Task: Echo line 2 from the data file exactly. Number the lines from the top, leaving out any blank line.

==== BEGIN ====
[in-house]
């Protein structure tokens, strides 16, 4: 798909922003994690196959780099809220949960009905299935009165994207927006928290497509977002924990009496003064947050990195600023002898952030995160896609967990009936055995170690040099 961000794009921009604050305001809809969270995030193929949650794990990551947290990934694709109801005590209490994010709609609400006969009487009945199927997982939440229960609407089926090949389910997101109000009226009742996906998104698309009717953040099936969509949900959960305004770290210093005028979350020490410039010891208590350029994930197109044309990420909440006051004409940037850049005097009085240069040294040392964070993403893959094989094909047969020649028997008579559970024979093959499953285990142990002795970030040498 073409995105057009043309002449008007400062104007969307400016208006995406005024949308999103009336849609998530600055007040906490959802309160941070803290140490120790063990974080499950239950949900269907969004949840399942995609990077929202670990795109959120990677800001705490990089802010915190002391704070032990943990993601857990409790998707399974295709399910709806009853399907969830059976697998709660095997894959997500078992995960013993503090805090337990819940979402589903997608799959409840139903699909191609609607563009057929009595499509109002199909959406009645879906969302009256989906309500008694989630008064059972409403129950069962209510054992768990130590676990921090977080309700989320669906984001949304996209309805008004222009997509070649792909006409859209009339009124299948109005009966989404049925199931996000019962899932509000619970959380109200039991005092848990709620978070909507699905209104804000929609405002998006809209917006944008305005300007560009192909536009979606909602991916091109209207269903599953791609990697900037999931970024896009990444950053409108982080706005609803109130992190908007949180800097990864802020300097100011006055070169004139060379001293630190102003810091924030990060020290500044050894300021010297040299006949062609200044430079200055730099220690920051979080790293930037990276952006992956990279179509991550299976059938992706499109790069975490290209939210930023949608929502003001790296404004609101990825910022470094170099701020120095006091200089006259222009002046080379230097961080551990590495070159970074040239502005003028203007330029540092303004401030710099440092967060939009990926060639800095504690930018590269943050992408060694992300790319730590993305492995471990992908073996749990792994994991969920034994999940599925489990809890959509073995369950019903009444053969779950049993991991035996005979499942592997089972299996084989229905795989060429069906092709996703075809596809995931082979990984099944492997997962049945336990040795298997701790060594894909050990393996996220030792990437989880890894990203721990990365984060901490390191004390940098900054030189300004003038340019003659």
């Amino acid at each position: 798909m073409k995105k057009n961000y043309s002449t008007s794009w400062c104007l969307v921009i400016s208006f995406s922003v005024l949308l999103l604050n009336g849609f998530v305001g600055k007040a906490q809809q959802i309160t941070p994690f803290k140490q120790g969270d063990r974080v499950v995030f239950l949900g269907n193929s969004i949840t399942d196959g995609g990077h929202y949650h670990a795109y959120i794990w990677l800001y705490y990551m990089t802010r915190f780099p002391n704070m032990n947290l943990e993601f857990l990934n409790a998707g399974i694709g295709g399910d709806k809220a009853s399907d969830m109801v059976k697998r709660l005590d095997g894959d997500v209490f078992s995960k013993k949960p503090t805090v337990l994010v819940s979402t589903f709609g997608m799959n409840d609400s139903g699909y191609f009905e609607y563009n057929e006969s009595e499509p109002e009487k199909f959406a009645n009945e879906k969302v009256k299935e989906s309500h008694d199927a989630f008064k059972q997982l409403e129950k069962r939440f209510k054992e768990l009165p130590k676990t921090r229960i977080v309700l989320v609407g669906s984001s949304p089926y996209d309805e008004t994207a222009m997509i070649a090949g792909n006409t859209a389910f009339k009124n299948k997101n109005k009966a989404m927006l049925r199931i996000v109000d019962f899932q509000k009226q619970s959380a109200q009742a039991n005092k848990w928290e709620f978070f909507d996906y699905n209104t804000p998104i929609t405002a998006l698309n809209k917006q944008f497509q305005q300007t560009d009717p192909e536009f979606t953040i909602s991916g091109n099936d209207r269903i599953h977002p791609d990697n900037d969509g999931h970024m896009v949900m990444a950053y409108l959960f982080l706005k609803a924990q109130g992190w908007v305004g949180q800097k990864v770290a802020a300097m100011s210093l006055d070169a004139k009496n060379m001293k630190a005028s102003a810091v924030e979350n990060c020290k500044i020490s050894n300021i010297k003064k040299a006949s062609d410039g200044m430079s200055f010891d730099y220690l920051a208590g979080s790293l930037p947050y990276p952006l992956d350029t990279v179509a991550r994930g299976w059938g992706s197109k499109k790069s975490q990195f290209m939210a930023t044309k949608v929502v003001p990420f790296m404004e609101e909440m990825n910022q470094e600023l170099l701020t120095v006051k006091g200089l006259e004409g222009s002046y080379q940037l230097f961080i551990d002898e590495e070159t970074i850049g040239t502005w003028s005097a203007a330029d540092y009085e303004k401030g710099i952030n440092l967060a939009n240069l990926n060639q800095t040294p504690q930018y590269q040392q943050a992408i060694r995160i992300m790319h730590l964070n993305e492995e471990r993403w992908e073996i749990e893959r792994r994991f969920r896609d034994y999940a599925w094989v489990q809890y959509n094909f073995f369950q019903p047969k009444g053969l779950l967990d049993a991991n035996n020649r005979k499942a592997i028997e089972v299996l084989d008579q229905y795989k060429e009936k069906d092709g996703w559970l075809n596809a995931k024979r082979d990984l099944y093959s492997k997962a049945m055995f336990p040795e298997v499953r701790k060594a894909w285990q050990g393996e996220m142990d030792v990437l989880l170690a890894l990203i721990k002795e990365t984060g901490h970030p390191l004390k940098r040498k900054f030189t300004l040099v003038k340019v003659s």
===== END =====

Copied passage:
């Protein structure tokens, strides 16, 4: 798909922003994690196959780099809220949960009905299935009165994207927006928290497509977002924990009496003064947050990195600023002898952030995160896609967990009936055995170690040099 961000794009921009604050305001809809969270995030193929949650794990990551947290990934694709109801005590209490994010709609609400006969009487009945199927997982939440229960609407089926090949389910997101109000009226009742996906998104698309009717953040099936969509949900959960305004770290210093005028979350020490410039010891208590350029994930197109044309990420909440006051004409940037850049005097009085240069040294040392964070993403893959094989094909047969020649028997008579559970024979093959499953285990142990002795970030040498 073409995105057009043309002449008007400062104007969307400016208006995406005024949308999103009336849609998530600055007040906490959802309160941070803290140490120790063990974080499950239950949900269907969004949840399942995609990077929202670990795109959120990677800001705490990089802010915190002391704070032990943990993601857990409790998707399974295709399910709806009853399907969830059976697998709660095997894959997500078992995960013993503090805090337990819940979402589903997608799959409840139903699909191609609607563009057929009595499509109002199909959406009645879906969302009256989906309500008694989630008064059972409403129950069962209510054992768990130590676990921090977080309700989320669906984001949304996209309805008004222009997509070649792909006409859209009339009124299948109005009966989404049925199931996000019962899932509000619970959380109200039991005092848990709620978070909507699905209104804000929609405002998006809209917006944008305005300007560009192909536009979606909602991916091109209207269903599953791609990697900037999931970024896009990444950053409108982080706005609803109130992190908007949180800097990864802020300097100011006055070169004139060379001293630190102003810091924030990060020290500044050894300021010297040299006949062609200044430079200055730099220690920051979080790293930037990276952006992956990279179509991550299976059938992706499109790069975490290209939210930023949608929502003001790296404004609101990825910022470094170099701020120095006091200089006259222009002046080379230097961080551990590495070159970074040239502005003028203007330029540092303004401030710099440092967060939009990926060639800095504690930018590269943050992408060694992300790319730590993305492995471990992908073996749990792994994991969920034994999940599925489990809890959509073995369950019903009444053969779950049993991991035996005979499942592997089972299996084989229905795989060429069906092709996703075809596809995931082979990984099944492997997962049945336990040795298997701790060594894909050990393996996220030792990437989880890894990203721990990365984060901490390191004390940098900054030189300004003038340019003659």